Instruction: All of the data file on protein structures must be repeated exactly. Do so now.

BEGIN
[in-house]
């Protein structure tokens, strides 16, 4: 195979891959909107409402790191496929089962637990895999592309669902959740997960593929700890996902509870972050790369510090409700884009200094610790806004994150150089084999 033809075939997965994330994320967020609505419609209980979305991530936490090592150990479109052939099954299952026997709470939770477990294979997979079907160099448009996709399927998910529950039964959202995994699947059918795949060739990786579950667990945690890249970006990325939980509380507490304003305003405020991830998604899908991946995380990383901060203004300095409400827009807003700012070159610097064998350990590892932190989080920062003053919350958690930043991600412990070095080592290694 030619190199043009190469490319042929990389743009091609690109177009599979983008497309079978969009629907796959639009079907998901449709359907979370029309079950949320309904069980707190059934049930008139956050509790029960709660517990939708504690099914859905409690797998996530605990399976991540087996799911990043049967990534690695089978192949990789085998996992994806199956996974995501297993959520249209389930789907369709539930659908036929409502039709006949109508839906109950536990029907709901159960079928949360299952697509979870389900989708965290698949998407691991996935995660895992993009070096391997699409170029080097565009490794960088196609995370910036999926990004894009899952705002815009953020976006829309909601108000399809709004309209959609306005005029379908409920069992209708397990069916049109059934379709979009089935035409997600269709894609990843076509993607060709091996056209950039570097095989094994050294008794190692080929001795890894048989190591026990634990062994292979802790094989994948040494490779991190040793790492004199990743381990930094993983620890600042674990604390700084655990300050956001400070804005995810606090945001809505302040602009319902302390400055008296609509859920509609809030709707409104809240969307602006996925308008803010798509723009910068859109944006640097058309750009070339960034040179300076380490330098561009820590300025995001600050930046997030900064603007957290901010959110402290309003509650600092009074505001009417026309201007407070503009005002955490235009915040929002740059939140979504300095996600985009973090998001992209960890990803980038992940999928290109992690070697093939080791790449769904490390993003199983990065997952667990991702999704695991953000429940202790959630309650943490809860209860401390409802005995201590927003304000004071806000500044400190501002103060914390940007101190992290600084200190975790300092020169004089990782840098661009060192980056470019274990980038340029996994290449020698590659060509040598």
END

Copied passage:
[in-house]
């Protein structure tokens, strides 16, 4: 195979891959909107409402790191496929089962637990895999592309669902959740997960593929700890996902509870972050790369510090409700884009200094610790806004994150150089084999 033809075939997965994330994320967020609505419609209980979305991530936490090592150990479109052939099954299952026997709470939770477990294979997979079907160099448009996709399927998910529950039964959202995994699947059918795949060739990786579950667990945690890249970006990325939980509380507490304003305003405020991830998604899908991946995380990383901060203004300095409400827009807003700012070159610097064998350990590892932190989080920062003053919350958690930043991600412990070095080592290694 030619190199043009190469490319042929990389743009091609690109177009599979983008497309079978969009629907796959639009079907998901449709359907979370029309079950949320309904069980707190059934049930008139956050509790029960709660517990939708504690099914859905409690797998996530605990399976991540087996799911990043049967990534690695089978192949990789085998996992994806199956996974995501297993959520249209389930789907369709539930659908036929409502039709006949109508839906109950536990029907709901159960079928949360299952697509979870389900989708965290698949998407691991996935995660895992993009070096391997699409170029080097565009490794960088196609995370910036999926990004894009899952705002815009953020976006829309909601108000399809709004309209959609306005005029379908409920069992209708397990069916049109059934379709979009089935035409997600269709894609990843076509993607060709091996056209950039570097095989094994050294008794190692080929001795890894048989190591026990634990062994292979802790094989994948040494490779991190040793790492004199990743381990930094993983620890600042674990604390700084655990300050956001400070804005995810606090945001809505302040602009319902302390400055008296609509859920509609809030709707409104809240969307602006996925308008803010798509723009910068859109944006640097058309750009070339960034040179300076380490330098561009820590300025995001600050930046997030900064603007957290901010959110402290309003509650600092009074505001009417026309201007407070503009005002955490235009915040929002740059939140979504300095996600985009973090998001992209960890990803980038992940999928290109992690070697093939080791790449769904490390993003199983990065997952667990991702999704695991953000429940202790959630309650943490809860209860401390409802005995201590927003304000004071806000500044400190501002103060914390940007101190992290600084200190975790300092020169004089990782840098661009060192980056470019274990980038340029996994290449020698590659060509040598």